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June 1980

Amblyopia in Ptosis

Author Affiliations

From the Oculoplastic Service, Department of Ophthalmology, University of Iowa Hospitals and Clinics, Iowa City.

Arch Ophthalmol. 1980;98(6):1068-1069. doi:10.1001/archopht.1980.01020031058009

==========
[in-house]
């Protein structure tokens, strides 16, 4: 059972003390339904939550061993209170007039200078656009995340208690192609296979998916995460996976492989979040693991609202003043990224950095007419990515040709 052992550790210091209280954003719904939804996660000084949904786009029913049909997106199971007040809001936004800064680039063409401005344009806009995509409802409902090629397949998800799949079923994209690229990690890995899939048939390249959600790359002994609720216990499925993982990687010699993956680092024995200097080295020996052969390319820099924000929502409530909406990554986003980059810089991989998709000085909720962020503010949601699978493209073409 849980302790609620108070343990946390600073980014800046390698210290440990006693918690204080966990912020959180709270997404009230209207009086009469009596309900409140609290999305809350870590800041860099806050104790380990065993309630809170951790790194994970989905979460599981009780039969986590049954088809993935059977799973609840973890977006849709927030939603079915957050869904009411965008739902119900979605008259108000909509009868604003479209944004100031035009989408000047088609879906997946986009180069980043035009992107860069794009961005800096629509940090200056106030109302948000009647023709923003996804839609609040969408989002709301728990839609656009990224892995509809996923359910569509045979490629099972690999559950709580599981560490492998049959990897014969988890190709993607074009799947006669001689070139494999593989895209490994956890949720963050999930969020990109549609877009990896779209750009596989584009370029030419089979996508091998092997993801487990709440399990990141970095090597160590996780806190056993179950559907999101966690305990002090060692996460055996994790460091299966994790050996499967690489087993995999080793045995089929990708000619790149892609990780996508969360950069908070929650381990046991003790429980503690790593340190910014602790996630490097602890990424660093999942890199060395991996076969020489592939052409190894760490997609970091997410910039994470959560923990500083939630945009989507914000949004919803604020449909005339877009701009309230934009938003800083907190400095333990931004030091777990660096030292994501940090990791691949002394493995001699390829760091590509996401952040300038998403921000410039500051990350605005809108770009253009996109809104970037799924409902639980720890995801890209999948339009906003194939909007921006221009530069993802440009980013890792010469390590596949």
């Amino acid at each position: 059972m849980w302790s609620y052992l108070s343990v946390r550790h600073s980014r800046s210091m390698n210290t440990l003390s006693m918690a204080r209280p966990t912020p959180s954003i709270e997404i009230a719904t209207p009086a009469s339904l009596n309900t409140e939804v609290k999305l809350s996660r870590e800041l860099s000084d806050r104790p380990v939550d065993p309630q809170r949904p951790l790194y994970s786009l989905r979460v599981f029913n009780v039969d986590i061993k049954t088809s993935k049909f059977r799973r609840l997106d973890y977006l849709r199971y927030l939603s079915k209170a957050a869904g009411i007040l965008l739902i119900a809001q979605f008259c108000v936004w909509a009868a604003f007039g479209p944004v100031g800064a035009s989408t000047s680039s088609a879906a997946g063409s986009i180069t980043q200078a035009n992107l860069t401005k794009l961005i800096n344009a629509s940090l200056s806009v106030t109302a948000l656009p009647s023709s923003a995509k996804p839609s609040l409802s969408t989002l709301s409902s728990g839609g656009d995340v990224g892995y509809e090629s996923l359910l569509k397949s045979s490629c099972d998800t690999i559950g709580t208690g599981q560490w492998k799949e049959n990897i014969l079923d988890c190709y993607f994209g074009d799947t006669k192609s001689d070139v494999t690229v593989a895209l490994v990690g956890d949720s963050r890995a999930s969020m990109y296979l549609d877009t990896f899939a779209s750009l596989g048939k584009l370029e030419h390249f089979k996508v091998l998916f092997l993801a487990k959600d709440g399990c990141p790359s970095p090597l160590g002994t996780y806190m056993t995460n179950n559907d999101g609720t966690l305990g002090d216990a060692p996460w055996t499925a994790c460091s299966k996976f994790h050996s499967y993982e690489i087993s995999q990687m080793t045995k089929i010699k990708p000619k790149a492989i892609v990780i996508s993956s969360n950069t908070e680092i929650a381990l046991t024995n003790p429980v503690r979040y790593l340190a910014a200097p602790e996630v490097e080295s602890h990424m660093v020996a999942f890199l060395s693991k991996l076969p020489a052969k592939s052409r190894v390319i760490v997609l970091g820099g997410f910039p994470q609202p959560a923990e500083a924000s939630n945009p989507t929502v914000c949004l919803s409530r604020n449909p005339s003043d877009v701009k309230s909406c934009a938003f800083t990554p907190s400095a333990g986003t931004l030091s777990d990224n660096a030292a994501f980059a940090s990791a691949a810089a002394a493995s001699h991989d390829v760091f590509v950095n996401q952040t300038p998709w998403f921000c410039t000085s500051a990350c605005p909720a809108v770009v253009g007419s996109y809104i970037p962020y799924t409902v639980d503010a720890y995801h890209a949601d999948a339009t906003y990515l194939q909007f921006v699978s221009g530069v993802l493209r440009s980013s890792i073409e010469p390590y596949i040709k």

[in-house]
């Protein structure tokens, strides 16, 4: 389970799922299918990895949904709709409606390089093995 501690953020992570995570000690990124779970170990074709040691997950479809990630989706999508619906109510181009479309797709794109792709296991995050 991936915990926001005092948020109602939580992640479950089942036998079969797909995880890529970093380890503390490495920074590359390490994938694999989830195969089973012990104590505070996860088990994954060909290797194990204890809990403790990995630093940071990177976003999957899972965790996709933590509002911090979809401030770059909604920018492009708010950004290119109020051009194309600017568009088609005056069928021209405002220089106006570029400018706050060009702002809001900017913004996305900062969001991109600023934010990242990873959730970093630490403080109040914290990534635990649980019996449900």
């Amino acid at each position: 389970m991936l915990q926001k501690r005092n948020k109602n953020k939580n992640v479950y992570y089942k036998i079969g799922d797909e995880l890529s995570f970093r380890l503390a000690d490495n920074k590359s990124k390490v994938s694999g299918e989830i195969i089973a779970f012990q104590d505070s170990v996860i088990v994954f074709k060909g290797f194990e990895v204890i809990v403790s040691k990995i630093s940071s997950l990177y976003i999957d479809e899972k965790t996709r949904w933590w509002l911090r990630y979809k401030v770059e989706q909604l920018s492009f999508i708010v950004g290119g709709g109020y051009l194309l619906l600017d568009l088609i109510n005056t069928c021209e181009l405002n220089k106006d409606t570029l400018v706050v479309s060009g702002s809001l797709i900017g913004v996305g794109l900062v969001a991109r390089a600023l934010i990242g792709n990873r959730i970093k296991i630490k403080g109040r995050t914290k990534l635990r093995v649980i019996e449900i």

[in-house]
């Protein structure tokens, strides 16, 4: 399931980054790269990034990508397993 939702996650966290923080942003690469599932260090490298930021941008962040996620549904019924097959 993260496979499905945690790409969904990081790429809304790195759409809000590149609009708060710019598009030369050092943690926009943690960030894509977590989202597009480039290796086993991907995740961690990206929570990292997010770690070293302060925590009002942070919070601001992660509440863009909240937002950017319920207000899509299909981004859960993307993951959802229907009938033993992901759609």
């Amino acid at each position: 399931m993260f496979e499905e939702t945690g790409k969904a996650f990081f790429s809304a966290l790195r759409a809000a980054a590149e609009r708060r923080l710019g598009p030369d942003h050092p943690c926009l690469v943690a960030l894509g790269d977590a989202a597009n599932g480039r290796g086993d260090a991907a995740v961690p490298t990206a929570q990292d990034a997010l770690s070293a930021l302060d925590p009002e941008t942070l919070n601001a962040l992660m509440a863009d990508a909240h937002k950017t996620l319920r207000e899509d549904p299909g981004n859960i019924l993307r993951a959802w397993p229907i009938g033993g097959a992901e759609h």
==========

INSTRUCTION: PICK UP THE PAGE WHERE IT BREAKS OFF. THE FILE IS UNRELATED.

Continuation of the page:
• Amblyopia can result from strabismus, anisometropia, media opacities, and congenital disorders such as nystagmus. Complicated forms of ptosis (ie, associated with neurofibroma or hemangioma) are also known to cause amblyopia. A previously unconfirmed cause of amblyopia is uncomplicated ptosis. We carefully examined 123 consecutive surgical ptosis patients with uncomplicated congenital or early acquired ptosis. Twenty-five cases of amblyopia (20%) were seen. Four cases (3.2%) were thought to be caused by the ptosis. In two of these cases (1.6%), the amblyopia was directly attributed to the ptosis. In one of the remaining two cases, exotropia and amblyopia developed on the ptotic side while the patient was being observed for the ptosis. In another patient, a progressively increasing cylindrical refractive error and amblyopia developed, which were attributed to the ptosis. We recommend careful evaluation of cases of congenital ptosis for the detection and treatment of amblyopia.

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